Leeds has a unique population makeup within England. There is a higher percentage of the population within the 16 - 29 age range than in the country as a whole. Additionally, Leeds has a higher than national average concentration of professionals. As societal norms are changing and marriage and children are being delayed and as more people choose to cohabitate without having children, the needs for housing type and structure should change to meet these needs. This research proposal will investigate the demographic trends experienced in Leeds since 1981 and explore how these changes have impacted the housing market.
The demographic face of Britain, in general, but specifically Leeds has been changing dramatically over the past thirty years. Women, more and more, are waiting longer before considering marriage and instead are concentrating on developing careers and/or pursuing further education. With the changes in this societal trend there are certain to be impacts felt in other areas within our culture. With increased spending ability and more financial independence women have more disposable income available to them, more autonomy and with both of those come increased choices. This research proposal will investigate the demographic trends experienced in Leeds since 1981 and explore how these changes have impacted the housing market.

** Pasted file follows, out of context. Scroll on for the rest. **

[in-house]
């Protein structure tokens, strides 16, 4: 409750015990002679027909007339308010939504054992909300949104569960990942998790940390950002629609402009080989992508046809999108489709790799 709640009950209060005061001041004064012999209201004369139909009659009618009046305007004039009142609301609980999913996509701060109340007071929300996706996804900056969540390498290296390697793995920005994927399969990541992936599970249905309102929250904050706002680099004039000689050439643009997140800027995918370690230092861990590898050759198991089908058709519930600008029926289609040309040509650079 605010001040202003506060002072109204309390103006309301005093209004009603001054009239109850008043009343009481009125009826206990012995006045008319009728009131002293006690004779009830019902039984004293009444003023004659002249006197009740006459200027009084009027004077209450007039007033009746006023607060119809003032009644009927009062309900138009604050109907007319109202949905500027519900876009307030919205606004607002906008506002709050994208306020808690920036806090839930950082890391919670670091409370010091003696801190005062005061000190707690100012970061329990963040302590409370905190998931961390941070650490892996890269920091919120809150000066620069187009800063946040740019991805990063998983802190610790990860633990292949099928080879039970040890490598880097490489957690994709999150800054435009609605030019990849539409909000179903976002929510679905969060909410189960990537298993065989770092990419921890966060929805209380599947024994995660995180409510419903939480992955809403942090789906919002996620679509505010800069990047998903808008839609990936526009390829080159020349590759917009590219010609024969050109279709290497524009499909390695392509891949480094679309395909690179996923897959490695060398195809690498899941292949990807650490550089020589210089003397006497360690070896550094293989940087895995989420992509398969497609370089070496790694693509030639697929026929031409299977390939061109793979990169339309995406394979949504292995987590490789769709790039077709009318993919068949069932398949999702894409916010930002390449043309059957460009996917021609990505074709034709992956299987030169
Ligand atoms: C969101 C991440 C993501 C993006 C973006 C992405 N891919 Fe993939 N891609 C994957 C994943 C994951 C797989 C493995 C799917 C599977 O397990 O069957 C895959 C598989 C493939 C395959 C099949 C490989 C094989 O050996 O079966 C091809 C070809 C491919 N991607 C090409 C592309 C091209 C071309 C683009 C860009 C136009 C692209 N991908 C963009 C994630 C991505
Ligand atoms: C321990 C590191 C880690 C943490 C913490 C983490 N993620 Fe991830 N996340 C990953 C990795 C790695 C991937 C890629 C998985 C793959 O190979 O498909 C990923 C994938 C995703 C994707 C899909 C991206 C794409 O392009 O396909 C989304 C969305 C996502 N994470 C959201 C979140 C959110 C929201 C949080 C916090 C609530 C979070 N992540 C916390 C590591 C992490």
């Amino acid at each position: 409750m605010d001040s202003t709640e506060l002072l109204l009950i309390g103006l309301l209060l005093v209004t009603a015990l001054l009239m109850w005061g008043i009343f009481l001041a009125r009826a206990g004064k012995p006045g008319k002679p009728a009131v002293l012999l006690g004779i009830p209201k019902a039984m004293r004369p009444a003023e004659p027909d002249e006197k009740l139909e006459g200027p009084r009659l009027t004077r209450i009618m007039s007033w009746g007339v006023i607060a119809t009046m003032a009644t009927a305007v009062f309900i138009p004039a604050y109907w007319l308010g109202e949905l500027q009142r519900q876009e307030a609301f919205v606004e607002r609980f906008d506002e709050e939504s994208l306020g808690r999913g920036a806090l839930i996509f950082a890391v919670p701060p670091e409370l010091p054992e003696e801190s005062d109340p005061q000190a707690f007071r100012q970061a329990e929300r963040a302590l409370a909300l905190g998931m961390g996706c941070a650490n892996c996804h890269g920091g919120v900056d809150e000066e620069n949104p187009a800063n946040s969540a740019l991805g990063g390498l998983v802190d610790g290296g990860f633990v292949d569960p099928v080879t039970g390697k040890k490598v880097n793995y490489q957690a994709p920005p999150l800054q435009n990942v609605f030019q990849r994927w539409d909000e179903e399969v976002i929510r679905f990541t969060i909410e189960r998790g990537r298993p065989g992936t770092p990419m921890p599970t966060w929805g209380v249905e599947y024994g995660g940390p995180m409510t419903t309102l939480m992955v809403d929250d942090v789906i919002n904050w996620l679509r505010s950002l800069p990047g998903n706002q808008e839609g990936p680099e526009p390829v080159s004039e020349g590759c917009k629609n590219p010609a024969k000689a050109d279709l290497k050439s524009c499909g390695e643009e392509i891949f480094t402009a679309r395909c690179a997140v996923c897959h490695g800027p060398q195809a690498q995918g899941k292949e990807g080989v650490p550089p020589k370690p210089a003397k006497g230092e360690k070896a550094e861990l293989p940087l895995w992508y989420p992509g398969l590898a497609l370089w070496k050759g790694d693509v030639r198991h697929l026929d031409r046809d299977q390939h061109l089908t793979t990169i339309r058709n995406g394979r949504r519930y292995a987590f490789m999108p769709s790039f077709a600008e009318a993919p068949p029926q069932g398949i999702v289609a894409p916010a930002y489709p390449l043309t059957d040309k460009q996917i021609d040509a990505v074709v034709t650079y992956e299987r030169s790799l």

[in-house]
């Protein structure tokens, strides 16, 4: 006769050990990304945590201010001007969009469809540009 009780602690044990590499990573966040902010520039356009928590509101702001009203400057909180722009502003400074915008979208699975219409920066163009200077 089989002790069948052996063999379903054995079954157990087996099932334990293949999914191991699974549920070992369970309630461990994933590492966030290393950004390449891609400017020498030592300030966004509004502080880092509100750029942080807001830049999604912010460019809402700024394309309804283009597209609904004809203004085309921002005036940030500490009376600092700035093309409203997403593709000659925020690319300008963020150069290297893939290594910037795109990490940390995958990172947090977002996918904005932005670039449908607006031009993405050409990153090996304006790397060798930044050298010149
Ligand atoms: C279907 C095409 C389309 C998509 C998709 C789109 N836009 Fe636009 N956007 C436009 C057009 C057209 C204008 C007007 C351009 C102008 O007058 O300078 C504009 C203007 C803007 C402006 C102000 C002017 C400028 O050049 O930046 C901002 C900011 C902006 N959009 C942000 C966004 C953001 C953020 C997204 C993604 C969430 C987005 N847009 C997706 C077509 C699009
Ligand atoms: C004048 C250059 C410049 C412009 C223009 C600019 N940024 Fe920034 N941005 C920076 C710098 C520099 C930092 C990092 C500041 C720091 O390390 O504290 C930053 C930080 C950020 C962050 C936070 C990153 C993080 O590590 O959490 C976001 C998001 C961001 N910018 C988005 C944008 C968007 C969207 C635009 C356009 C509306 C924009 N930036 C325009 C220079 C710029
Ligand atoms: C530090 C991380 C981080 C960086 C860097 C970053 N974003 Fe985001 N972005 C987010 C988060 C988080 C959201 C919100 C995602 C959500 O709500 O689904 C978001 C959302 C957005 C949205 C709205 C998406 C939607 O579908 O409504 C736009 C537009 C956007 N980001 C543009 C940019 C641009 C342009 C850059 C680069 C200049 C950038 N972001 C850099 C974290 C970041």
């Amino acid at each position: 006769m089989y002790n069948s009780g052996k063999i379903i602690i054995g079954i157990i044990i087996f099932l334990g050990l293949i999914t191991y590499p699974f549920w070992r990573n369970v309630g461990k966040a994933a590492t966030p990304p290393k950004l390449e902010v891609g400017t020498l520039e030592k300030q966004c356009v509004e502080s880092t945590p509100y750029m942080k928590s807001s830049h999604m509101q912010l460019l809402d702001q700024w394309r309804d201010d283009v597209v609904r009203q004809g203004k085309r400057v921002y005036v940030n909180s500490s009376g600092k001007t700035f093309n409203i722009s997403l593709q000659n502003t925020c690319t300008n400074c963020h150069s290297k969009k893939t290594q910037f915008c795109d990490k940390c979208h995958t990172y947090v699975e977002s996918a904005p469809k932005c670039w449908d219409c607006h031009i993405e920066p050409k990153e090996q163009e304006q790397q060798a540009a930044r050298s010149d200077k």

The current population of Leeds is approximately 715,000 pe...
Of those 369.000 are female whilst the remaining 347,000 are male. Since 1981 the population has decreased slightly down -0.3% (Phillpotts & Cohen, 2004:p. 22). Even with a slightly dwindling population base Leeds is experiencing an upward turn economically. This slight shift in the population has, in part, resulted from the trend of females in delaying marriage and concentrating first on careers and further education. For years the accepted view was that girls would grow up and marry. However, researchers (Bergman, 1986; Flobre, 1994 as cited in Satz) have demonstrated that too often the role of wife and mother kept females from pursuing further education and establishing careers equal to their male counterparts. The traditional family unit, with the majority of domestic duties performed by the female not to mention the childrearing left women vulnerable to their husbands for support as they tended to forgo their own educational and career development to support the family unit within the home. Weitzman (1985 as cited in Satz, 2004) reported "ex-husbands' standard of living was found to have risen by 42% the year after their divorce, while ex-wives' standard of living was reduced by 78%... This huge discrepancy in income and wealth results from a number of factors, including the fact that women usually have lower job qualifications than their husbands and less work experience" (Satz, 2004, screen 1).
Although this marriage at a young age is a viable choice for some women, more frequently the trend has been for females to delay marriage and childrearing in pursuit of their own career and educational development. This trend is seen when examining across time the household makeup within Leeds specifically. Figure 1 below shows that in 1991